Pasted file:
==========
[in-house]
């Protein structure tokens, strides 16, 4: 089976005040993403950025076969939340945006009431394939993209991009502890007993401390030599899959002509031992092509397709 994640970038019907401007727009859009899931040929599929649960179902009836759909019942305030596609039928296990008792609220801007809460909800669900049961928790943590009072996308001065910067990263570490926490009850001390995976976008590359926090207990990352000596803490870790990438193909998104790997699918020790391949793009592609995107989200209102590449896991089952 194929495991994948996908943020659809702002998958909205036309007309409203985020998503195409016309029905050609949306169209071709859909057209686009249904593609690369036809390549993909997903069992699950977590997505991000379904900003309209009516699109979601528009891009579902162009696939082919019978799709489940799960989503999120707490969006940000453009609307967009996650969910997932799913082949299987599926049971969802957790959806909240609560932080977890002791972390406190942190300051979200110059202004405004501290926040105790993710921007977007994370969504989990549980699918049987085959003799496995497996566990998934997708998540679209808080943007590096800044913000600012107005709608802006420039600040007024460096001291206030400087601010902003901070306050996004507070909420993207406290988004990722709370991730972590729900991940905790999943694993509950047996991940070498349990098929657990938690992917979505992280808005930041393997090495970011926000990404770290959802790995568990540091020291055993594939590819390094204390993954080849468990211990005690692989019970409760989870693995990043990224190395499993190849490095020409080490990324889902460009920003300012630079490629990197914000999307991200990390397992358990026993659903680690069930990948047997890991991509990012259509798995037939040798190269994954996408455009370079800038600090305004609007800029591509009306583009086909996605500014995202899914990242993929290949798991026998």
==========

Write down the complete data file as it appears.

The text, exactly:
[in-house]
């Protein structure tokens, strides 16, 4: 089976005040993403950025076969939340945006009431394939993209991009502890007993401390030599899959002509031992092509397709 994640970038019907401007727009859009899931040929599929649960179902009836759909019942305030596609039928296990008792609220801007809460909800669900049961928790943590009072996308001065910067990263570490926490009850001390995976976008590359926090207990990352000596803490870790990438193909998104790997699918020790391949793009592609995107989200209102590449896991089952 194929495991994948996908943020659809702002998958909205036309007309409203985020998503195409016309029905050609949306169209071709859909057209686009249904593609690369036809390549993909997903069992699950977590997505991000379904900003309209009516699109979601528009891009579902162009696939082919019978799709489940799960989503999120707490969006940000453009609307967009996650969910997932799913082949299987599926049971969802957790959806909240609560932080977890002791972390406190942190300051979200110059202004405004501290926040105790993710921007977007994370969504989990549980699918049987085959003799496995497996566990998934997708998540679209808080943007590096800044913000600012107005709608802006420039600040007024460096001291206030400087601010902003901070306050996004507070909420993207406290988004990722709370991730972590729900991940905790999943694993509950047996991940070498349990098929657990938690992917979505992280808005930041393997090495970011926000990404770290959802790995568990540091020291055993594939590819390094204390993954080849468990211990005690692989019970409760989870693995990043990224190395499993190849490095020409080490990324889902460009920003300012630079490629990197914000999307991200990390397992358990026993659903680690069930990948047997890991991509990012259509798995037939040798190269994954996408455009370079800038600090305004609007800029591509009306583009086909996605500014995202899914990242993929290949798991026998």